3. The gas separation system according to claim 2, wherein the first gas adsorbent module includes a compressor for providing the feed gas mixture, and a vacuum pump fluidly connected to the countercurrent blowdown gas outlet for effecting vacuum regeneration of the second gas adsorbent module.
4. The gas separation system according to claim 4, wherein the first gas adsorbent module further includes a heat exchanger coupled between the vacuum pump and the countercurrent blowdown outlet for effecting purging of the first gas adsorbent module.
5. The gas separation system according to claim 1, wherein the adsorbent modules comprise pressure swing gas adsorbent modules, the second gas adsorbent module includes a heavy reflux gas outlet for providing heavy reflux gas, a reflux compressor in communication with the heavy reflux gas outlet for compressing the heavy reflux gas, and a heavy reflux gas inlet for receiving the pressurized heavy reflux gas from the reflux compressor.
6. The gas separation system according to claim 5, wherein the second gas adsorbent module includes a light product gas outlet coupled to the first feed gas inlet for enhancing heavy product recovery.
7. The gas separation system according to claim 1 wherein one of the adsorbent modules comprises a dehumidifier.
8. A method of separating components of a feed gas mixture comprising the steps of:
providing a first adsorbent module including at least one first adsorbent bed of a first adsorbent material;
providing a second adsorbent module in communication with the first adsorbent module, the second adsorbent module including at least one second adsorbent bed of a second adsorbent material;
adsorbing a feed gas mixture component from the feed gas mixture with the first adsorbent material;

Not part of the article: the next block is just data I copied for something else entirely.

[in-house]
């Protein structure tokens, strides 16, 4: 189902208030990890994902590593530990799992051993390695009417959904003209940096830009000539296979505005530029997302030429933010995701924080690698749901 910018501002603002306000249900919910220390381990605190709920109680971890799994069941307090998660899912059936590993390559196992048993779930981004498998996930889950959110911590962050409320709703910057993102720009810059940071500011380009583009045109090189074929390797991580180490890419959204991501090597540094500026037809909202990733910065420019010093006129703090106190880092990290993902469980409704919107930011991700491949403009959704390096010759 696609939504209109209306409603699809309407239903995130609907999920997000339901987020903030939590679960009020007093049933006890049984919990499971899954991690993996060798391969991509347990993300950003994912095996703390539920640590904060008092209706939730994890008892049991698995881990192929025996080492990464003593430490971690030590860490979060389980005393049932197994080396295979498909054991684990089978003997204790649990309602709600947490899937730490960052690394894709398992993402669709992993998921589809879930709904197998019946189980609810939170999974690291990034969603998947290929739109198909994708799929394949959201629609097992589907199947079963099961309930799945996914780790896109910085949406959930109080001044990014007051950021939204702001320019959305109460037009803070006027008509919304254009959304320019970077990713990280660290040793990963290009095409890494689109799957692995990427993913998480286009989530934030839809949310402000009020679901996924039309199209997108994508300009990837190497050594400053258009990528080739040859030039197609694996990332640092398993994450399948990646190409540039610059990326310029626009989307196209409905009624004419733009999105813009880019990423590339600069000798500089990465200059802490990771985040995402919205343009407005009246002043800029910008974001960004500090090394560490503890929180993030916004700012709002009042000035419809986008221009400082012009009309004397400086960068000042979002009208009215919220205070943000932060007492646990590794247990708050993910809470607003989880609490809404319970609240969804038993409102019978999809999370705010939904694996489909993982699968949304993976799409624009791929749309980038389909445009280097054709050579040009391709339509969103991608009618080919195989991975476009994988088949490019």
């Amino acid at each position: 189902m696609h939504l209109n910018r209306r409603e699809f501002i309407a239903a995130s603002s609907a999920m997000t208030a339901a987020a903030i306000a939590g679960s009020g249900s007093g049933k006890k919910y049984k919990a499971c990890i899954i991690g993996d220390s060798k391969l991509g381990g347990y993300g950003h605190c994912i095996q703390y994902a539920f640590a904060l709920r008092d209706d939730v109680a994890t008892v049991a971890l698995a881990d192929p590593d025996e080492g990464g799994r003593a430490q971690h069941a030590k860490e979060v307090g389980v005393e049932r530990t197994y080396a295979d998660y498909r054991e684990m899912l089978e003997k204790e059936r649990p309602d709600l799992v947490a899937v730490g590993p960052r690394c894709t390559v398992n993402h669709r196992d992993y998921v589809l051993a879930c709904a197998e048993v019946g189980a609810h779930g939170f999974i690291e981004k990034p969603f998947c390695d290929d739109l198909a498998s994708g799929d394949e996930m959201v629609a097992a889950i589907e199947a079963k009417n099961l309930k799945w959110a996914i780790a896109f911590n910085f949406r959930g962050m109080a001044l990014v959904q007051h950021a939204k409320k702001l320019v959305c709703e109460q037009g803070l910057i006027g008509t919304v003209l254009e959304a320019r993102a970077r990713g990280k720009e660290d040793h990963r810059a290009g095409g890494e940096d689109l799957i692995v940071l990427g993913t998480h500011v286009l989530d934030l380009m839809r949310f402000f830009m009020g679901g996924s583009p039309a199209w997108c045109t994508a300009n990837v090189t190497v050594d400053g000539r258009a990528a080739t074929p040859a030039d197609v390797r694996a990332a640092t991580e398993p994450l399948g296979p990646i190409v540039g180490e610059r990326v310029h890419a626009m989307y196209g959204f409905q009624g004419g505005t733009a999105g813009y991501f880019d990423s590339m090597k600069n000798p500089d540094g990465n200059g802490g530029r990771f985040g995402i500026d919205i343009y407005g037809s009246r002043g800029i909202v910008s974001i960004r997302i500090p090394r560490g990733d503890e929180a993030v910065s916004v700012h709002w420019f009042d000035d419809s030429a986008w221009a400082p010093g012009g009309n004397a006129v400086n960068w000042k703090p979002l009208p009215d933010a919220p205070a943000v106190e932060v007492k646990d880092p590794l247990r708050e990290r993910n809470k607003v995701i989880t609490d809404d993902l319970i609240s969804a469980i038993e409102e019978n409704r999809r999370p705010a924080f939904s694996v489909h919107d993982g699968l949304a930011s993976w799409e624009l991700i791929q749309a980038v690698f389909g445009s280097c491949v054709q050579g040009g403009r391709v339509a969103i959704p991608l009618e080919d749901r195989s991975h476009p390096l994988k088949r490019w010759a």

transferring a first product gas from between the first adsorbent module and the second adsorbent module, the first product gas substantially depleted in the adsorbed feed gas mixture component;
adsorbing a first product gas component from the first product gas with the second adsorbent material, and
extracting a second product gas from the second adsorbent module, the second product gas substantially depleted in the adsorbed first product gas component;
wherein the adsorbent modules comprise pressure swing adsorbent modules, and the step of extracting a second product gas comprises the steps of extracting pressurized light reflux gas from the second adsorbent module, and returning the light reflux gas to the second adsorbent module after pressure letdown.
9. The method according to claim 8, wherein the adsorbent modules comprise pressure swing adsorbent modules, and the transferring step comprises the steps of transferring light product gas from the first adsorbent module to the second adsorbent module, and transferring blowdown gas from the second adsorbent module to the first adsorbent module.
10. The method according to claim 8, wherein the adsorbent modules comprise pressure swing adsorbent modules, and the transferring step comprises the steps of extracting blowdown gas from the second adsorbent module under vacuum, and delivering the extracted second product gas to the first adsorbent module under pressure.
11. The method according to claim 10, wherein the delivering step comprises the steps of heating the extracted blowdown gas, and providing the second adsorbent module with the heated blowdown gas.
12. The method according to claim 8, wherein the adsorbent modules comprise pressure swing adsorbent modules, and the step of extracting a second product gas comprises the steps of extracting heavy reflux gas from the second adsorbent module, and returning the heavy reflux gas to the second adsorbent module under increased pressure.
13. A gas separation system comprising: